Newton does have a handful of excellent weapons to distribute the ball to. Rookies McCaffrey and Samuel were dynamic playmakers in Power 5 schools for the last few years. Despite looking like an offensive lineman at OTAs, wide receiver Kelvin Benjamin looks to be a strong possession receiver Newton can lean on in the passing game.

Let’s not forget about what it means for the Panthers to have a top-five tight end in football in Greg Olsen. He has become a perennial Pro Bowler in Charlotte and was a runner-up to Eli Manning and Larry Fitzgerald for the 2016 Walter Payton Man of the Year. To have a leader on the field at tight end in a guy like Olsen is a huge get for the Panthers offensively.

What it really comes down to for the Panthers offense is how effectively this team can run the football. It sets up everything. Like a series circuit on a Christmas tree, the Panthers offense is a well-oiled machine when it can pound the rock with conviction with guys like Jonathan Stewart and Cameron Artis-Payne.

However when the ground game struggles, Carolina struggles to move the football on even mediocre defenses. It’s not like this is a new offensive system for Newton and the Panthers. Mike Shula has been in charge of the offense since 2011. There are no excuses if this team cannot execute the offense at a high level. The players know the scheme, plain and simple.

Carolina did have a few changes in the building this offseason it will have to adjust to. Long-time defensive coordinator Sean McDermott is now the head coach with the Buffalo Bills in the AFC East. He was bound to be an NFL coach at some point, possibly as early as after 2015’s run to the Super Bowl. Joining him in Orchard Park is former assistant general manager Brandon Beane. He replaced Doug Whaley after a head-scratching draft for the Bills.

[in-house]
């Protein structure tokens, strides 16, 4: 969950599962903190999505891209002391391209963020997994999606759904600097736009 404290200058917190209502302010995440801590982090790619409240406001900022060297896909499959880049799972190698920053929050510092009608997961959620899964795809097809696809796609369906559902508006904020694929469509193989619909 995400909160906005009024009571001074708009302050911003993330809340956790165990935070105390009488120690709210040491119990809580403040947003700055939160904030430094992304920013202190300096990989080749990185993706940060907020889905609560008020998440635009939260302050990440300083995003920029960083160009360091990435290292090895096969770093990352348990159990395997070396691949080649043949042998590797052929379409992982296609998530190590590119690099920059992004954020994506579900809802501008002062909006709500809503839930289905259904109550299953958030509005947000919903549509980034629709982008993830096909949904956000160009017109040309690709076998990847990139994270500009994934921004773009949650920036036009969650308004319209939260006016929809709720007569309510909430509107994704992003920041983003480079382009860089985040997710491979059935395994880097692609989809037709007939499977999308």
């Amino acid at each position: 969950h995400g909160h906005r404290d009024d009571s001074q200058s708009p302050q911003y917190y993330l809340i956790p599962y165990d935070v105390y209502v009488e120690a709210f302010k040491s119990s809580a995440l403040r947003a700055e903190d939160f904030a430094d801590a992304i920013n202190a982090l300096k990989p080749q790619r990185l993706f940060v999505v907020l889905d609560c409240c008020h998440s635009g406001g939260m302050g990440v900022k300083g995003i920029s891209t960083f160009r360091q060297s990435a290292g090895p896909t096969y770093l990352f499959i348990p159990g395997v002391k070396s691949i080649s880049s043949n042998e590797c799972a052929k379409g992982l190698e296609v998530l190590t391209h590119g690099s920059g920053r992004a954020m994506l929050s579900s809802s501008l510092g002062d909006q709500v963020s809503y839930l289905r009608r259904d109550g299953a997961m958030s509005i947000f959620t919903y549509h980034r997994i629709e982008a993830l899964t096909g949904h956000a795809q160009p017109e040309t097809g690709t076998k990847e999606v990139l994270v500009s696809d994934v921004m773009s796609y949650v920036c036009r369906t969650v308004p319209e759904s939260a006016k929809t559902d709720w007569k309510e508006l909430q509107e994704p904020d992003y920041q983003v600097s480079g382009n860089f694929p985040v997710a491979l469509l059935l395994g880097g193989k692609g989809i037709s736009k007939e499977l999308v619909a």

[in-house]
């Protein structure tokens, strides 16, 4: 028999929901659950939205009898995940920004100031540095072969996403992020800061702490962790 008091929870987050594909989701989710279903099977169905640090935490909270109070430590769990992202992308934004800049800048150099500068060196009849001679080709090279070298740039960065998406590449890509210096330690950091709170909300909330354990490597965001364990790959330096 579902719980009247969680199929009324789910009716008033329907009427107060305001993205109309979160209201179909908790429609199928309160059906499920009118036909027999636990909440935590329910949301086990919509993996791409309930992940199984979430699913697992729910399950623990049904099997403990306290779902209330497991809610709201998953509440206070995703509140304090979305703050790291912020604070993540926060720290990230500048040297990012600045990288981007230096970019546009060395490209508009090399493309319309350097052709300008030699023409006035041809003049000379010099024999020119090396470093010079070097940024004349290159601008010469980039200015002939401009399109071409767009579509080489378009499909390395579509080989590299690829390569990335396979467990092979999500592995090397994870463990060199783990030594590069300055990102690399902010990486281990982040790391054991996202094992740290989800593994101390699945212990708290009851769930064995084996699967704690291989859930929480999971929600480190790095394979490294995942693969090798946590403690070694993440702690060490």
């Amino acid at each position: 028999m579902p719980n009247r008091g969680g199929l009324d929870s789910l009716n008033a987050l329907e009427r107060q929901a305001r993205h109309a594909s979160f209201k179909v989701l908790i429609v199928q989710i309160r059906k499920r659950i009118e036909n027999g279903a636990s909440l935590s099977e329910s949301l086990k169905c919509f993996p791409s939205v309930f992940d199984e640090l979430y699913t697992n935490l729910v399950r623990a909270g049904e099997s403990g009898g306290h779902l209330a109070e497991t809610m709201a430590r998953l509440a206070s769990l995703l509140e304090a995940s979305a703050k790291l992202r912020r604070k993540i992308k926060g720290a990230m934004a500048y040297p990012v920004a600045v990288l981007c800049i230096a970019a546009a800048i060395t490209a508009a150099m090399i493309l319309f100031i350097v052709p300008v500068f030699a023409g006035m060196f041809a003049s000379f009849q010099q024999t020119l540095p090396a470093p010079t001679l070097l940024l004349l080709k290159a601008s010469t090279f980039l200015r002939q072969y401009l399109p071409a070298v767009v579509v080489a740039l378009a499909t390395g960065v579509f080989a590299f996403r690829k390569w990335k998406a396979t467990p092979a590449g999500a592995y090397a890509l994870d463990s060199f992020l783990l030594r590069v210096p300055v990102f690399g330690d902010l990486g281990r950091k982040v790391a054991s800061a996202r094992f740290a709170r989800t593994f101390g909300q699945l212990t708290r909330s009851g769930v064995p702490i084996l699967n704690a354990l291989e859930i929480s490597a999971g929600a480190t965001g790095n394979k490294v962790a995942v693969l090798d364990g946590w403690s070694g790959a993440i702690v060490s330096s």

Carolina has largely promoted from within to address theses issues. Taking over the defense for McDermott will be former assistant coach Steve Willis. He’s been with the Panthers for a while now and can lead on defensive-minded coach Ron Rivera in his first year as defensive coordinator.

That might be a terrific hire, but reaching into one’s past in terms of team-building may not be a great thing. Carolina has former general manager Marty Hurney running the front office in the interim. He was the guy Dave Gettleman replaced in 2013. Hurney likes to pay his players what they’re worth on behalf of former player owner Jerry Richardson, but drove the Panthers into salary cap purgatory, which led to cap expert Gettleman’s arrival.

Overall, the Panthers should be improved and will be a contender in the NFC. It absolutely helps that the Panthers inherit a fourth-place schedule after a difficult 2016 NFL season.


Simply put, the x-factor for the 2017 Panthers is Kuechly’s health. If his issues with concussions are a thing of the past, he will play his heart out at an All-Pro level and lead this defense like he has for years. A healthy Kuechly means that Carolina will finish over .500 and probably make the NFC Playoffs.